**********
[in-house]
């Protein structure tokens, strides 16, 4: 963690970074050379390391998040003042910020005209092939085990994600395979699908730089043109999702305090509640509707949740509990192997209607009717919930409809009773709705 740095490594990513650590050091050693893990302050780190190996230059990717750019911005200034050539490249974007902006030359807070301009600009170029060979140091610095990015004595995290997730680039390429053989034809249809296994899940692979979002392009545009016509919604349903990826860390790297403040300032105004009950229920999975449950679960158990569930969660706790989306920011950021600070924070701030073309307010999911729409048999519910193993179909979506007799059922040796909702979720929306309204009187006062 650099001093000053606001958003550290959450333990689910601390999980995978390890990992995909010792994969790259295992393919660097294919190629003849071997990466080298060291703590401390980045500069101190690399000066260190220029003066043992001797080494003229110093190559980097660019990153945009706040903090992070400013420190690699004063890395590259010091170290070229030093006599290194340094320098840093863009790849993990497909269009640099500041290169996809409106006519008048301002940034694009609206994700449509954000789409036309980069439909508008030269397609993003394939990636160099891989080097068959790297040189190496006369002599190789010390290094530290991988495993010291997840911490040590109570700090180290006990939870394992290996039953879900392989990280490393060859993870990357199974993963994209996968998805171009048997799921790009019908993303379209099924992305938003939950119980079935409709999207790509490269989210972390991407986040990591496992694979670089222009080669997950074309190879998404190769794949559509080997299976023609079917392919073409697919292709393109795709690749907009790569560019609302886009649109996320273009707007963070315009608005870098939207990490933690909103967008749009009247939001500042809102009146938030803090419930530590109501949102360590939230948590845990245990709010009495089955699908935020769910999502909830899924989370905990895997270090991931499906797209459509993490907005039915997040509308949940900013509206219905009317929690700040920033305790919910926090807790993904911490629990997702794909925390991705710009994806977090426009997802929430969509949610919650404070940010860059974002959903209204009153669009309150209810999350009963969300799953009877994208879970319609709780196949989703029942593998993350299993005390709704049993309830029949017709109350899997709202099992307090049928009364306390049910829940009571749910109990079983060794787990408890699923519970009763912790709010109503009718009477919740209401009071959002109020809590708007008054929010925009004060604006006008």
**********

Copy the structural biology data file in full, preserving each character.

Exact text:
[in-house]
């Protein structure tokens, strides 16, 4: 963690970074050379390391998040003042910020005209092939085990994600395979699908730089043109999702305090509640509707949740509990192997209607009717919930409809009773709705 740095490594990513650590050091050693893990302050780190190996230059990717750019911005200034050539490249974007902006030359807070301009600009170029060979140091610095990015004595995290997730680039390429053989034809249809296994899940692979979002392009545009016509919604349903990826860390790297403040300032105004009950229920999975449950679960158990569930969660706790989306920011950021600070924070701030073309307010999911729409048999519910193993179909979506007799059922040796909702979720929306309204009187006062 650099001093000053606001958003550290959450333990689910601390999980995978390890990992995909010792994969790259295992393919660097294919190629003849071997990466080298060291703590401390980045500069101190690399000066260190220029003066043992001797080494003229110093190559980097660019990153945009706040903090992070400013420190690699004063890395590259010091170290070229030093006599290194340094320098840093863009790849993990497909269009640099500041290169996809409106006519008048301002940034694009609206994700449509954000789409036309980069439909508008030269397609993003394939990636160099891989080097068959790297040189190496006369002599190789010390290094530290991988495993010291997840911490040590109570700090180290006990939870394992290996039953879900392989990280490393060859993870990357199974993963994209996968998805171009048997799921790009019908993303379209099924992305938003939950119980079935409709999207790509490269989210972390991407986040990591496992694979670089222009080669997950074309190879998404190769794949559509080997299976023609079917392919073409697919292709393109795709690749907009790569560019609302886009649109996320273009707007963070315009608005870098939207990490933690909103967008749009009247939001500042809102009146938030803090419930530590109501949102360590939230948590845990245990709010009495089955699908935020769910999502909830899924989370905990895997270090991931499906797209459509993490907005039915997040509308949940900013509206219905009317929690700040920033305790919910926090807790993904911490629990997702794909925390991705710009994806977090426009997802929430969509949610919650404070940010860059974002959903209204009153669009309150209810999350009963969300799953009877994208879970319609709780196949989703029942593998993350299993005390709704049993309830029949017709109350899997709202099992307090049928009364306390049910829940009571749910109990079983060794787990408890699923519970009763912790709010109503009718009477919740209401009071959002109020809590708007008054929010925009004060604006006008």